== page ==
What is a comparison rate?

When you’re loan shopping, you might be tempted to look for the product with the lowest advertised interest rate, but it’s important to remember there are usually other expenses associated with a loan. Fees out there include:

  • Application fee

  • Monthly fee

  • Annual fee

  • Redraw fee

  • Offset fee

  • Package fee

  • Discharge fee

  • Valuation costs

  • Settlement costs

Your lender might not charge all of these, but a few. A comparison rate is a tool to help borrowers make more informed decisions by providing a single figure combining both the interest rate and the fees and charges.

Interest rate vs comparison rate

Looking at the comparison rate can be useful because it levels out the playing field. Some lenders like to offer seductively low interest rates only to sting you with a lot of expensive fees every year. In this case, picking one with a higher interest rate yet fewer fees could be more economical in the long run. Some lenders charge few, if any, fees. You can see a basic scenario below.

Home Loan A

Home Loan B

Advertised Rate p.a.



Regular Monthly Repayment on $400,000, 25 year term



Comparison Rate p.a.



Fees payable p.a. (averaged out over 25 years)



Total cost on average per month



Presumably you would lean towards the one with the lower rate. However, loan A has a large processing fee, as well as expensive annual fees, and when you include these costs, it means you’ll actually end up paying more per year.

Loan B on the other hand, has very few such costs. A 5 basis point difference on the comparison rate is $200, which might be for an annual fee. So even though it has a higher advertised rate, which is a turn off, it’s the fees that slightly win in the end.

Comparison rate lower than the advertised rate?

You might have seen a few home loans with comparison rates lower than the advertised rate. This is relatively uncommon as it’s usually the other way around. This is where it gets a bit funny, and doesn’t necessarily indicate there’s no fees to pay. It’s usually down to three main reasons:

  • You’re on a fixed-rate home loan and your roll-off rate is lower than what you’re paying now.

  • You have a home loan that has loyalty discounts.

  • You’re on an interest-only construction loan while building your home that reverts to a lower P&I rate once construction is done.

How is the comparison rate calculated?

Section 71 of the National Consumer Credit Protection (NCCP) Act requires lenders to use a standardised formula to work out the comparison rate, and it’s not exactly straightforward. The comparison rate is calculated using the formula n x r x 100%, where n represents the number of repayments made per year (52.18 with weekly repayments and 26.09 for fortnightly) and r is the solution to, ahem, a much more complex formula as seen below:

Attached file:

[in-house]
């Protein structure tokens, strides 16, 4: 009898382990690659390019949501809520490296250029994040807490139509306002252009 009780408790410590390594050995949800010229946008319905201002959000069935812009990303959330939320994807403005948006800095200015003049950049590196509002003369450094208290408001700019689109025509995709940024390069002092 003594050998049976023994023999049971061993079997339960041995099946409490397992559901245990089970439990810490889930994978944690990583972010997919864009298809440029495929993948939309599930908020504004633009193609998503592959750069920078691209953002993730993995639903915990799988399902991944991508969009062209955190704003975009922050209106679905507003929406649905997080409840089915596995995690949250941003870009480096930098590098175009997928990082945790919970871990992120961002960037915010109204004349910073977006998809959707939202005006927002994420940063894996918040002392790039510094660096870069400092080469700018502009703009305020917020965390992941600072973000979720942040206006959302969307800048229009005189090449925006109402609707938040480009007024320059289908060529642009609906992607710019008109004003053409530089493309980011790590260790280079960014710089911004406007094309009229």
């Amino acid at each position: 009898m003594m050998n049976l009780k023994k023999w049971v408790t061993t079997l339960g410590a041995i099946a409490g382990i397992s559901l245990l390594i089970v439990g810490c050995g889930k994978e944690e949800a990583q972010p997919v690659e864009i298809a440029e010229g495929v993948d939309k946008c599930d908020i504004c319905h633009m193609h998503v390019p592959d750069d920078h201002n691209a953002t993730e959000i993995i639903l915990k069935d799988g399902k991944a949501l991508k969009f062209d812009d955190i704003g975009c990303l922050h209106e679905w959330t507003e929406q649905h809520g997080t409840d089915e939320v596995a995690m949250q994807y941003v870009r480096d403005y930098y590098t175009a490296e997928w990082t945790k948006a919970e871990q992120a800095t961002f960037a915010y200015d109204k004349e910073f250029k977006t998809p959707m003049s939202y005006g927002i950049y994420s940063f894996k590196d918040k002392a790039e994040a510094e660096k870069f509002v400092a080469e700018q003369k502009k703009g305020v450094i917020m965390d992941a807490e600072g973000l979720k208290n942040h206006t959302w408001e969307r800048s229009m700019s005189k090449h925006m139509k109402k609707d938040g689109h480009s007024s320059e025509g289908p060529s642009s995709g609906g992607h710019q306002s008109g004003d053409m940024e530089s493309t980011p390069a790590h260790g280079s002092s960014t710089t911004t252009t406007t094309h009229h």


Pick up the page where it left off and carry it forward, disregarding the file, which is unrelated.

Comparison rate formula.JPG


  • j=the number of intervals between repayments.

  • Aj=the outstanding loan amount at time j.

  • Rj=the repayment to be made at time j.

  • Cj=additional fees or charges that will apply when Rj repayment is due.

  • t=the number of intervals between repayments that will elapse throughout the entire loan term.

While your eyes might have immediately glazed over at this formula, it’s probably enough to just know that by law, a comparison rate is required to be the total amount you will pay each year, in both interest and fees.

Despite the algebra above, it’s not an exact science. Repayments aren’t usually uniform over an entire loan term, for example, but it’s still a useful approximation. A more useful formula is probably: higher comparison rate = more $$$.

Limitations of comparison rates

If you’re choosing between loan products, comparison rates are usually a better way to work out which will be more expensive than just looking at the interest rate. However, there are several limitations of comparison rates that can mean you don’t end up paying exactly the amount the rate suggests.

Individual circumstances

Comparison rates are calculated based on a set of standard assumptions which may or may not reflect your situation. Credit history, the loan amount and the term length can all affect the costs and repayment terms for an individual.

Historically, banks have used a $150,000 loan size on a 25 year term as a yardstick to determine the comparison rate. However, that seems woefully out of date, because the average home loan size is well over $500,000 and most people take out a 30-year term, but pay it off in much less. Our comparison tables use $400,000 as a guide, as you will see in the disclaimer.

Variable fees

It’s possible to incur additional fees not included in the comparison rate calculation which would make the loan more expensive. Early termination fees are a good example, so if you’re interested in paying off your loan early, you’ll want to check these fees as well when comparing products, which won’t be included in the comparison rate.

Loan features

Many loans include features like offset accounts, redraw facilities or flexible repayment options, all of which can change how much you spend.

People chop and change lenders

How many people do you know who have stayed with a lender their entire 30-year loan term? Or taken the whole 30 years to pay it off? Many prioritise the home loan above all else, and work hard to pay it off much sooner. Further, many people refinance every few years to a better home loan deal.

So when you’re looking a lender, you’ll need to look at the specific fees payable. If you think you’ll refinance regularly, an annual fee might not be so important, but regular monthly fees could.